- Roofing – Shingle or tile damage can be hard to notice until it’s severe. An inspector surveys the age, life expectancy, and material of your roof and can give you an idea as to whether or not you need to replace it soon.
- HVAC (heating, ventilation, and air conditioning) – Any home with air conditioning or central heating should have the system regularly scrutinized. Not only can it help you prematurely detect issues, but it will also prevent you from the inconvenience of losing your air conditioning or heat.
While this overview of the inspection is brief, your actual inspection will be quite thorough.
One of the biggest aspects of the electrical inspection is ensuring that your wiring meets local code regulations. That means that all electrical outlets must be grounded, and the size of your wiring system should match your home.
Older homes are always at risk of not meeting codes. If an inspector finds something that isn’t up to code, you won’t necessarily fail the inspection, as long as it isn’t a severe problem. However, you might want to address the issue at some point.
There are, however, some electrical elements that will cause an insurance company to refuse your home coverage. These include a double-tapped breaker, cloth and sheath wiring, and bad fuses.
A licensed inspector will examine the age and material of your drains and supply lines for signs of leaking or issues that may turn into leaks.
An inspector will also scrutinize your water heater to ensure that hot water can be effectively distributed throughout your home.
The roofing aspect of the inspection is the most thorough part of the examination, and for good reason. Your roof is one of the most essential parts of your home but one of the hardest things from which to detect impending damage.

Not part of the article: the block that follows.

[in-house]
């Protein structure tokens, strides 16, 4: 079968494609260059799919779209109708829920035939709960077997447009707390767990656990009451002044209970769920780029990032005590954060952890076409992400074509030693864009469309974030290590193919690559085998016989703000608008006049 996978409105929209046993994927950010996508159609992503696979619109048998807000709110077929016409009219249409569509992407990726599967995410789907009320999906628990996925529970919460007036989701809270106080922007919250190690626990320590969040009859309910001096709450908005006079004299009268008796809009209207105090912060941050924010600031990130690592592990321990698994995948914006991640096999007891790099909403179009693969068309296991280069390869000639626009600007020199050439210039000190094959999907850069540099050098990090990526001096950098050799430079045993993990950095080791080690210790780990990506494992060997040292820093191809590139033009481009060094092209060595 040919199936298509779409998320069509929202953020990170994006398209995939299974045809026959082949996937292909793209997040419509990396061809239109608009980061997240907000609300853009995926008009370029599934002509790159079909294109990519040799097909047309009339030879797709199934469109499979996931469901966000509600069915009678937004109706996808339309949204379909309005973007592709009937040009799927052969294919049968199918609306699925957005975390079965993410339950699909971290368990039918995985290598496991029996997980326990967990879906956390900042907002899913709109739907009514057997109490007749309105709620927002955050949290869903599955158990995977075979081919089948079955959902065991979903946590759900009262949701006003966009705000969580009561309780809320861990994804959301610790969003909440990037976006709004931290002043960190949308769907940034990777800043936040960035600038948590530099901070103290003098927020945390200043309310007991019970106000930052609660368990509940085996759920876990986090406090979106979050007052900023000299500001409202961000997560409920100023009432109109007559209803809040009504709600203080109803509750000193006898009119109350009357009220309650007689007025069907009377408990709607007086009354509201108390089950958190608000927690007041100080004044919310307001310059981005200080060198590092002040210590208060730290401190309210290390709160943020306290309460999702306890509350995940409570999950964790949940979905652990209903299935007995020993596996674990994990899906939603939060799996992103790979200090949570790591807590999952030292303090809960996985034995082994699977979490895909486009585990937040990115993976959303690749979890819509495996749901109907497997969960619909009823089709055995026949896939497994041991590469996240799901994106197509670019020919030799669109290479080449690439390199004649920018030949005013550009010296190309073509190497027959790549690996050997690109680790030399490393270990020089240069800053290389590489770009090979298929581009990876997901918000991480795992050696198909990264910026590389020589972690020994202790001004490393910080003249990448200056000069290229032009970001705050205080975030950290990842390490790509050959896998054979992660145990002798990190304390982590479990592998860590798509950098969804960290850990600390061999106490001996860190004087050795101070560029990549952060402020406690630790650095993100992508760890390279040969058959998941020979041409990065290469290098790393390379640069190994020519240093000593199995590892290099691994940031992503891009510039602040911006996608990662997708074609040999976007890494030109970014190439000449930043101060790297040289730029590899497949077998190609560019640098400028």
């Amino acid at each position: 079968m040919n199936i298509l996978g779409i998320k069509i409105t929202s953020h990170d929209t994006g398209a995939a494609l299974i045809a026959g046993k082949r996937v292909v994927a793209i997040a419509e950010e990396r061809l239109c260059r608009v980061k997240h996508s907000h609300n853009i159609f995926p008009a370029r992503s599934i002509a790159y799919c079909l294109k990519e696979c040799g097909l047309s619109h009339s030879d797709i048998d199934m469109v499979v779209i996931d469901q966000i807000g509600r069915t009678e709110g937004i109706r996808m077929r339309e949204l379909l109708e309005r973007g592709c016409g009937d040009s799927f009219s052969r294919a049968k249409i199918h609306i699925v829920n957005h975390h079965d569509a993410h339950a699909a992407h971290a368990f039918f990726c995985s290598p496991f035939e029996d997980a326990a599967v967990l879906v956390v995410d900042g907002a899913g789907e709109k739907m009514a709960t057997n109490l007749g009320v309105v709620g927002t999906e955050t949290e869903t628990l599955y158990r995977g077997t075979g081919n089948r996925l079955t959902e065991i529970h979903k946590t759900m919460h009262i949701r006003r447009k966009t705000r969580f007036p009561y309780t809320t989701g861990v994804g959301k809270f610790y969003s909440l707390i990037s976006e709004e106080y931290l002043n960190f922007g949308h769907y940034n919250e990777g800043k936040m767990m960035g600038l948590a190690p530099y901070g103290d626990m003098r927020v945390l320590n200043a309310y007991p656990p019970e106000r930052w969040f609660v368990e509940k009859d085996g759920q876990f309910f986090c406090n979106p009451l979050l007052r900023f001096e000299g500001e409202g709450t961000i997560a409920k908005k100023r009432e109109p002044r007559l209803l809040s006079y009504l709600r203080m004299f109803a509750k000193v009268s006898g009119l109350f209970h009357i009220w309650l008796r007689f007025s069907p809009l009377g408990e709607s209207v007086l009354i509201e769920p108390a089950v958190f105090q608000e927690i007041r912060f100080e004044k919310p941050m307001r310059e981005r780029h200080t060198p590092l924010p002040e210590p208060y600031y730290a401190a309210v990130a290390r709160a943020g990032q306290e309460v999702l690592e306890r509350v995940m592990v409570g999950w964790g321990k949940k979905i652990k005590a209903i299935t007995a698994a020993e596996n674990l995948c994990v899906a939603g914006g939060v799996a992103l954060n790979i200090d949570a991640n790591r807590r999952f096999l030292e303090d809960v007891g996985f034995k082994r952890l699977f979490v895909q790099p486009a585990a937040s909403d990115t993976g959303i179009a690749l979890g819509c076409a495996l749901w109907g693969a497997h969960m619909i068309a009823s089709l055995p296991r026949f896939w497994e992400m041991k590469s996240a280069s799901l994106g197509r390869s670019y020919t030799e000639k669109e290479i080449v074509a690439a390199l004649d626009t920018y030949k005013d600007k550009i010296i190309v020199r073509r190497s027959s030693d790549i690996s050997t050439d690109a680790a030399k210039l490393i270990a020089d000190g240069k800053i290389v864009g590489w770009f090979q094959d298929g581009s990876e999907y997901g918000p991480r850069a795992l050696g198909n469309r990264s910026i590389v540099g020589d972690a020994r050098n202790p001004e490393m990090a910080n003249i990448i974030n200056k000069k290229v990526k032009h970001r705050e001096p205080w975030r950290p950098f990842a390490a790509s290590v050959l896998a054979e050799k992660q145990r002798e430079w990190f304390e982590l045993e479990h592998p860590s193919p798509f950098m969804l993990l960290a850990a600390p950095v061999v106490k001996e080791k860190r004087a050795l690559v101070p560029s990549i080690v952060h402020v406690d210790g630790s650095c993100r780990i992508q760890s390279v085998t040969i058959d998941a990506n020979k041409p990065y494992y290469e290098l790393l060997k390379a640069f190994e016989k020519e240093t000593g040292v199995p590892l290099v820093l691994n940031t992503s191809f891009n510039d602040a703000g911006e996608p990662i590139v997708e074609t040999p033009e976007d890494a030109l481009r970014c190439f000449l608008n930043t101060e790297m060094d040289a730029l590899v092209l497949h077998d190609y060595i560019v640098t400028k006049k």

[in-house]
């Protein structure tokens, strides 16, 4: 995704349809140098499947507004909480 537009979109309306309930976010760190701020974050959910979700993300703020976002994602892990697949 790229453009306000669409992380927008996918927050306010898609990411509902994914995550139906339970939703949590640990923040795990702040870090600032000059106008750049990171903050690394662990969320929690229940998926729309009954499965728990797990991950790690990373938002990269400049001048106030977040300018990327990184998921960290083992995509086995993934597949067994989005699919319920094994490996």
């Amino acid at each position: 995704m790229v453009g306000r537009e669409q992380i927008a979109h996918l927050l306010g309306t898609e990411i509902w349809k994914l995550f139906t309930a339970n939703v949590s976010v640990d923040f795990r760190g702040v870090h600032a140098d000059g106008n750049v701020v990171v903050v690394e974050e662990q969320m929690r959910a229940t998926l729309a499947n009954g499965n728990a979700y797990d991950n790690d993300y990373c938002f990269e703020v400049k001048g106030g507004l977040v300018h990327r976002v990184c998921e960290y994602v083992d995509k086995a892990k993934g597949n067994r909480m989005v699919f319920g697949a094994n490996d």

Your roof not only supports the structure of your home but also affects mold accumulation and energy efficiency.
An inspector will survey your roof and provide you an assessment of its health. You’ll also get an idea of any safety issues that are on the horizon. Your inspector will likely recommend replacement if your roof is over 20 years old.
They will also evaluate it for signs of deterioration from weather and water and any problems with leakage.
Your heating, ventilation, and air conditioning system is one of the most important systems in your house for your safety and comfort. If your HVAC system is installed incorrectly or outdated, your air quality will suffer.
While poor air quality or dust accumulation is uncomfortable, it can also lead to health problems.
Your inspector will ensure that your heating and cooling unit is the appropriate size for your home. They will examine the condition of your HVAC system and inform you of any impending problems. While your HVAC system might not have any issues, you should replace it every 20 years or so.
How do you get a 4-point inspection?
Getting a 4-point inspection is relatively easy — you simply call the inspector of your choice and schedule the exam.
Are you wondering, How much is a 4-point inspection cost near me? Prices vary by state and insurance company requirement, but you can expect to pay approximately $100 for the test.
After your exam is completed, the inspector will fill out a 4-point inspection form for your insurance company. This 4-point inspection report sample will provide the company with the necessary information to insure your home.
Once you have passed an examination, you’ll be ready to move on with whatever business you desire. If you’re trying to sell your home, having the results of a 4-point examination can reassure potential buyers that your home is safe.
Likewise, you’ll know that a home is worth purchasing if the owner can disclose that the house passes the inspection.
Finally, your insurance company will be more confident in providing you a policy after an inspection.
Find the Best Insurance After a 4-Point Inspection
A 4-point inspection can help prepare you to buy or sell a house and give you what you need to obtain a homeowners policy. 4-point inspections are an inexpensive and quick way to ensure that your home is safe.
Following a 4-point inspection, you’ll be ready to shop around for home insurance quotes. Enter your ZIP code to determine what quotes might look like for you.